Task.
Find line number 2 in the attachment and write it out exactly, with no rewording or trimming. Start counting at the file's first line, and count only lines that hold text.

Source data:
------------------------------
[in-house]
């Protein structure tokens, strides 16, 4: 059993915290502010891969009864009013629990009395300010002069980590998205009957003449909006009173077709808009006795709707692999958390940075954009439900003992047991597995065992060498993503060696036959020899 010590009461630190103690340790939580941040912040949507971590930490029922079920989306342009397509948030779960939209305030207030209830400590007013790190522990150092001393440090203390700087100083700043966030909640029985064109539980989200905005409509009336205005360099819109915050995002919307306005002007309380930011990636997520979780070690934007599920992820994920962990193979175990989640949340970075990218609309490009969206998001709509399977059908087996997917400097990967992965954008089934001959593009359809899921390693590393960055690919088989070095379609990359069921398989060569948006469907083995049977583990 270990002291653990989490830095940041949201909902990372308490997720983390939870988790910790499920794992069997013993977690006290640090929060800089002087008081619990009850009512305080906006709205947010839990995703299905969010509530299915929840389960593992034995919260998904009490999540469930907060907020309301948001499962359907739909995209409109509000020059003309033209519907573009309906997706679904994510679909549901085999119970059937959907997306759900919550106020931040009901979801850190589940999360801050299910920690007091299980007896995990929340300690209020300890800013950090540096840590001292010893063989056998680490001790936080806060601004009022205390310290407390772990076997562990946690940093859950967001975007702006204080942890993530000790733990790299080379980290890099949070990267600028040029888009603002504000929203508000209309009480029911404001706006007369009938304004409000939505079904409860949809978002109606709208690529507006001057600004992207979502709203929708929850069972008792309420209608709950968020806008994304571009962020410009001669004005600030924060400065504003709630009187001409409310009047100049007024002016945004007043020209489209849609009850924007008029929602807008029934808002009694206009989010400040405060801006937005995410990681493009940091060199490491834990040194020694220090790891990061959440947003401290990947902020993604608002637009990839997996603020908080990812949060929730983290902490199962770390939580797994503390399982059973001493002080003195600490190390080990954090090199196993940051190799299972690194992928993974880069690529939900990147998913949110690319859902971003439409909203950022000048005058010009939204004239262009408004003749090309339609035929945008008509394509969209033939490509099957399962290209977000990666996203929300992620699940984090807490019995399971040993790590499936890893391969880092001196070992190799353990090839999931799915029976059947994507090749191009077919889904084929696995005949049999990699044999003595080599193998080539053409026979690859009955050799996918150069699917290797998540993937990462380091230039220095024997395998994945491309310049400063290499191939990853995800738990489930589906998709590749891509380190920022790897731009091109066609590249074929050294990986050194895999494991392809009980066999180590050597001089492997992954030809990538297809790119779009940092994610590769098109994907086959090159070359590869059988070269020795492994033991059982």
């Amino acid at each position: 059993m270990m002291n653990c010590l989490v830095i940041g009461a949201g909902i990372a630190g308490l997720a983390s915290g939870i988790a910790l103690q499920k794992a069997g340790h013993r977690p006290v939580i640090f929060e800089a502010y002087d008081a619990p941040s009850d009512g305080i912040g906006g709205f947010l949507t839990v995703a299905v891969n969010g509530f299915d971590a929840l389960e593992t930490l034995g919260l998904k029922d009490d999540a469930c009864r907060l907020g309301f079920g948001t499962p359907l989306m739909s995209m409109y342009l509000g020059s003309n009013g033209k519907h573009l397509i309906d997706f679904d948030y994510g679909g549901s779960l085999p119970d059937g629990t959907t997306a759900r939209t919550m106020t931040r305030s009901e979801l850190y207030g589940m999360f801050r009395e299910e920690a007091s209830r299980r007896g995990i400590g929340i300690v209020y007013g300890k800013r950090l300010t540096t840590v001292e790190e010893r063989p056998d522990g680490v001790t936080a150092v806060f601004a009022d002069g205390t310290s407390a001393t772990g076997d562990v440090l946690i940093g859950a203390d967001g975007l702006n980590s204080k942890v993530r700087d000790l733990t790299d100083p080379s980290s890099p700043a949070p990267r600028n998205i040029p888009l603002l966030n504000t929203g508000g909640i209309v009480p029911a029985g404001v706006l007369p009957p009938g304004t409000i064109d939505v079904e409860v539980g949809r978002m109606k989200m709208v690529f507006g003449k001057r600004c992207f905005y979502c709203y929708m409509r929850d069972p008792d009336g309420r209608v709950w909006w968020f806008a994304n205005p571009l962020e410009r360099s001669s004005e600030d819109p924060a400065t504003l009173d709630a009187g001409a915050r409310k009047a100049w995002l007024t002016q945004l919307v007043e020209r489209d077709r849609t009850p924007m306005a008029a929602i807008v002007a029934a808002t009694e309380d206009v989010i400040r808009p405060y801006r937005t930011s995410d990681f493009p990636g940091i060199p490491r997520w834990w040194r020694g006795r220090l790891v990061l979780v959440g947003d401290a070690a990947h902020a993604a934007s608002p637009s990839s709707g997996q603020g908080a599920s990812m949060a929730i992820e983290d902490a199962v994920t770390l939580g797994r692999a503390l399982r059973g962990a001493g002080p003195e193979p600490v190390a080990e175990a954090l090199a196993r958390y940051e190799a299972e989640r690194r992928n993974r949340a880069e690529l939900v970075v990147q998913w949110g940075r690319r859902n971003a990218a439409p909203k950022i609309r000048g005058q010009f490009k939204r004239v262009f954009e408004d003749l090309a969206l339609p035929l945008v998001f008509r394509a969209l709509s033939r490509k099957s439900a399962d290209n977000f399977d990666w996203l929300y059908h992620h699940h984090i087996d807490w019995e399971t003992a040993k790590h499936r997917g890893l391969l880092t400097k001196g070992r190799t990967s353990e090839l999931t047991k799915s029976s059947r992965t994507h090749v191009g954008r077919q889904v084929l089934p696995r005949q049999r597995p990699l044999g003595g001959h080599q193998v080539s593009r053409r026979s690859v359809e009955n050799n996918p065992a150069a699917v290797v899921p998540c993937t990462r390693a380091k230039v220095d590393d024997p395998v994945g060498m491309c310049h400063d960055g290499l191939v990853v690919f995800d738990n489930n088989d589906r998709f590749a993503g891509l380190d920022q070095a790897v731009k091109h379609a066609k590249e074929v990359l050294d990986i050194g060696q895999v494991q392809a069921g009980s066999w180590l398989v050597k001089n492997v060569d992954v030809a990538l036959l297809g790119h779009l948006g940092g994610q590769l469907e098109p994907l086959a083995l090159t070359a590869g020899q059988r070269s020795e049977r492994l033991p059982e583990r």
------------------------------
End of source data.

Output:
């Protein structure tokens, strides 16, 4: 059993915290502010891969009864009013629990009395300010002069980590998205009957003449909006009173077709808009006795709707692999958390940075954009439900003992047991597995065992060498993503060696036959020899 010590009461630190103690340790939580941040912040949507971590930490029922079920989306342009397509948030779960939209305030207030209830400590007013790190522990150092001393440090203390700087100083700043966030909640029985064109539980989200905005409509009336205005360099819109915050995002919307306005002007309380930011990636997520979780070690934007599920992820994920962990193979175990989640949340970075990218609309490009969206998001709509399977059908087996997917400097990967992965954008089934001959593009359809899921390693590393960055690919088989070095379609990359069921398989060569948006469907083995049977583990 270990002291653990989490830095940041949201909902990372308490997720983390939870988790910790499920794992069997013993977690006290640090929060800089002087008081619990009850009512305080906006709205947010839990995703299905969010509530299915929840389960593992034995919260998904009490999540469930907060907020309301948001499962359907739909995209409109509000020059003309033209519907573009309906997706679904994510679909549901085999119970059937959907997306759900919550106020931040009901979801850190589940999360801050299910920690007091299980007896995990929340300690209020300890800013950090540096840590001292010893063989056998680490001790936080806060601004009022205390310290407390772990076997562990946690940093859950967001975007702006204080942890993530000790733990790299080379980290890099949070990267600028040029888009603002504000929203508000209309009480029911404001706006007369009938304004409000939505079904409860949809978002109606709208690529507006001057600004992207979502709203929708929850069972008792309420209608709950968020806008994304571009962020410009001669004005600030924060400065504003709630009187001409409310009047100049007024002016945004007043020209489209849609009850924007008029929602807008029934808002009694206009989010400040405060801006937005995410990681493009940091060199490491834990040194020694220090790891990061959440947003401290990947902020993604608002637009990839997996603020908080990812949060929730983290902490199962770390939580797994503390399982059973001493002080003195600490190390080990954090090199196993940051190799299972690194992928993974880069690529939900990147998913949110690319859902971003439409909203950022000048005058010009939204004239262009408004003749090309339609035929945008008509394509969209033939490509099957399962290209977000990666996203929300992620699940984090807490019995399971040993790590499936890893391969880092001196070992190799353990090839999931799915029976059947994507090749191009077919889904084929696995005949049999990699044999003595080599193998080539053409026979690859009955050799996918150069699917290797998540993937990462380091230039220095024997395998994945491309310049400063290499191939990853995800738990489930589906998709590749891509380190920022790897731009091109066609590249074929050294990986050194895999494991392809009980066999180590050597001089492997992954030809990538297809790119779009940092994610590769098109994907086959090159070359590869059988070269020795492994033991059982």